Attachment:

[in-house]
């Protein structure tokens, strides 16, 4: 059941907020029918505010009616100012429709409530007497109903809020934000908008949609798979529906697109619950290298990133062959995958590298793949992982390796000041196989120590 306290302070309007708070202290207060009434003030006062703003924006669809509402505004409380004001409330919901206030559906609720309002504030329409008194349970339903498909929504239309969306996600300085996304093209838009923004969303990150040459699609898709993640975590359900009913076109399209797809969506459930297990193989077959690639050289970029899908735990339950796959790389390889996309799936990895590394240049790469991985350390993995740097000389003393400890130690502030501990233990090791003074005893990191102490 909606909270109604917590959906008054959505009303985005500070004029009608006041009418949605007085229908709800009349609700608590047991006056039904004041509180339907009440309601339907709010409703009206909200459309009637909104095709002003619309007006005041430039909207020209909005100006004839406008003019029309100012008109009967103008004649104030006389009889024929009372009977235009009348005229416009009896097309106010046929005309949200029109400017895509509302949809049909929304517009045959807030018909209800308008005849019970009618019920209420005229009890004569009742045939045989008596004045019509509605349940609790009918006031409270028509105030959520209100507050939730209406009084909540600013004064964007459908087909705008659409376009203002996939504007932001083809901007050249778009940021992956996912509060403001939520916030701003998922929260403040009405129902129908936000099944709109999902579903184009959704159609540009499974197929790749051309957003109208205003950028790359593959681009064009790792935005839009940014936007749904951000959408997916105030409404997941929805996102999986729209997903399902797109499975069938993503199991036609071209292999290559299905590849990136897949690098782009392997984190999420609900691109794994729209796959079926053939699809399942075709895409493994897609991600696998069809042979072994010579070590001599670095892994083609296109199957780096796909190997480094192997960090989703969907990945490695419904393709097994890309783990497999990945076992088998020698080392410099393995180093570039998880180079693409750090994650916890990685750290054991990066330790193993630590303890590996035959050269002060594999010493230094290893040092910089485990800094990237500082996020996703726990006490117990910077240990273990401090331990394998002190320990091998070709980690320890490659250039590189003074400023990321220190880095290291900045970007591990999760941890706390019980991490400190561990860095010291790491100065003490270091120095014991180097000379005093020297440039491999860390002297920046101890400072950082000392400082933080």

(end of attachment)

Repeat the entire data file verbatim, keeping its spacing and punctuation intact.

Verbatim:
[in-house]
């Protein structure tokens, strides 16, 4: 059941907020029918505010009616100012429709409530007497109903809020934000908008949609798979529906697109619950290298990133062959995958590298793949992982390796000041196989120590 306290302070309007708070202290207060009434003030006062703003924006669809509402505004409380004001409330919901206030559906609720309002504030329409008194349970339903498909929504239309969306996600300085996304093209838009923004969303990150040459699609898709993640975590359900009913076109399209797809969506459930297990193989077959690639050289970029899908735990339950796959790389390889996309799936990895590394240049790469991985350390993995740097000389003393400890130690502030501990233990090791003074005893990191102490 909606909270109604917590959906008054959505009303985005500070004029009608006041009418949605007085229908709800009349609700608590047991006056039904004041509180339907009440309601339907709010409703009206909200459309009637909104095709002003619309007006005041430039909207020209909005100006004839406008003019029309100012008109009967103008004649104030006389009889024929009372009977235009009348005229416009009896097309106010046929005309949200029109400017895509509302949809049909929304517009045959807030018909209800308008005849019970009618019920209420005229009890004569009742045939045989008596004045019509509605349940609790009918006031409270028509105030959520209100507050939730209406009084909540600013004064964007459908087909705008659409376009203002996939504007932001083809901007050249778009940021992956996912509060403001939520916030701003998922929260403040009405129902129908936000099944709109999902579903184009959704159609540009499974197929790749051309957003109208205003950028790359593959681009064009790792935005839009940014936007749904951000959408997916105030409404997941929805996102999986729209997903399902797109499975069938993503199991036609071209292999290559299905590849990136897949690098782009392997984190999420609900691109794994729209796959079926053939699809399942075709895409493994897609991600696998069809042979072994010579070590001599670095892994083609296109199957780096796909190997480094192997960090989703969907990945490695419904393709097994890309783990497999990945076992088998020698080392410099393995180093570039998880180079693409750090994650916890990685750290054991990066330790193993630590303890590996035959050269002060594999010493230094290893040092910089485990800094990237500082996020996703726990006490117990910077240990273990401090331990394998002190320990091998070709980690320890490659250039590189003074400023990321220190880095290291900045970007591990999760941890706390019980991490400190561990860095010291790491100065003490270091120095014991180097000379005093020297440039491999860390002297920046101890400072950082000392400082933080």